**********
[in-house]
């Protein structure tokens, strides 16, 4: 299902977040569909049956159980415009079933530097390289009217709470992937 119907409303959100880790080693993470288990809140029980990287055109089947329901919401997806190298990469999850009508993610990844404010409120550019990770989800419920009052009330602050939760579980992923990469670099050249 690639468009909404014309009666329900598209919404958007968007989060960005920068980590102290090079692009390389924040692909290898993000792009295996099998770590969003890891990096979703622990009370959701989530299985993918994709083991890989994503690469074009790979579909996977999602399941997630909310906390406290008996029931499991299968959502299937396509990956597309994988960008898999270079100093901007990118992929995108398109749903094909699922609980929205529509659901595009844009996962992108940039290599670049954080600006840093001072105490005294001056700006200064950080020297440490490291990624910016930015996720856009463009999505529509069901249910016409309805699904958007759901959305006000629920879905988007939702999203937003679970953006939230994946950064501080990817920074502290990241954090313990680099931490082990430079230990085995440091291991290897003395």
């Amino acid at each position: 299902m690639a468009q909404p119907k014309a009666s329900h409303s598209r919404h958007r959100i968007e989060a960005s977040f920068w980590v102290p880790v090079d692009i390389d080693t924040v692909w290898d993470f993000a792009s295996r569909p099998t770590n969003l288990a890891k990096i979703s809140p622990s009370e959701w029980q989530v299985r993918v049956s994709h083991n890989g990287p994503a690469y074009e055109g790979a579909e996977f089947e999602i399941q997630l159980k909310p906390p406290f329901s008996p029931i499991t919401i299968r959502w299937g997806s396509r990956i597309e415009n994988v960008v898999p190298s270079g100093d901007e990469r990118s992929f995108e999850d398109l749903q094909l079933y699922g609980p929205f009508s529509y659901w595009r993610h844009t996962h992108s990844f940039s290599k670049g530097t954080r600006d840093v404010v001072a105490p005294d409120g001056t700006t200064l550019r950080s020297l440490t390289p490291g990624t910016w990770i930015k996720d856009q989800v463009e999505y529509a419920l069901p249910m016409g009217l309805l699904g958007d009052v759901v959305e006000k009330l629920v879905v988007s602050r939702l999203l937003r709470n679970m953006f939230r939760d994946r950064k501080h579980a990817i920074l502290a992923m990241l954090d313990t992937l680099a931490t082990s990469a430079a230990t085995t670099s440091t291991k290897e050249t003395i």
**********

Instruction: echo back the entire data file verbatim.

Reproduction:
[in-house]
């Protein structure tokens, strides 16, 4: 299902977040569909049956159980415009079933530097390289009217709470992937 119907409303959100880790080693993470288990809140029980990287055109089947329901919401997806190298990469999850009508993610990844404010409120550019990770989800419920009052009330602050939760579980992923990469670099050249 690639468009909404014309009666329900598209919404958007968007989060960005920068980590102290090079692009390389924040692909290898993000792009295996099998770590969003890891990096979703622990009370959701989530299985993918994709083991890989994503690469074009790979579909996977999602399941997630909310906390406290008996029931499991299968959502299937396509990956597309994988960008898999270079100093901007990118992929995108398109749903094909699922609980929205529509659901595009844009996962992108940039290599670049954080600006840093001072105490005294001056700006200064950080020297440490490291990624910016930015996720856009463009999505529509069901249910016409309805699904958007759901959305006000629920879905988007939702999203937003679970953006939230994946950064501080990817920074502290990241954090313990680099931490082990430079230990085995440091291991290897003395």
């Amino acid at each position: 299902m690639a468009q909404p119907k014309a009666s329900h409303s598209r919404h958007r959100i968007e989060a960005s977040f920068w980590v102290p880790v090079d692009i390389d080693t924040v692909w290898d993470f993000a792009s295996r569909p099998t770590n969003l288990a890891k990096i979703s809140p622990s009370e959701w029980q989530v299985r993918v049956s994709h083991n890989g990287p994503a690469y074009e055109g790979a579909e996977f089947e999602i399941q997630l159980k909310p906390p406290f329901s008996p029931i499991t919401i299968r959502w299937g997806s396509r990956i597309e415009n994988v960008v898999p190298s270079g100093d901007e990469r990118s992929f995108e999850d398109l749903q094909l079933y699922g609980p929205f009508s529509y659901w595009r993610h844009t996962h992108s990844f940039s290599k670049g530097t954080r600006d840093v404010v001072a105490p005294d409120g001056t700006t200064l550019r950080s020297l440490t390289p490291g990624t910016w990770i930015k996720d856009q989800v463009e999505y529509a419920l069901p249910m016409g009217l309805l699904g958007d009052v759901v959305e006000k009330l629920v879905v988007s602050r939702l999203l937003r709470n679970m953006f939230r939760d994946r950064k501080h579980a990817i920074l502290a992923m990241l954090d313990t992937l680099a931490t082990s990469a430079a230990t085995t670099s440091t291991k290897e050249t003395i």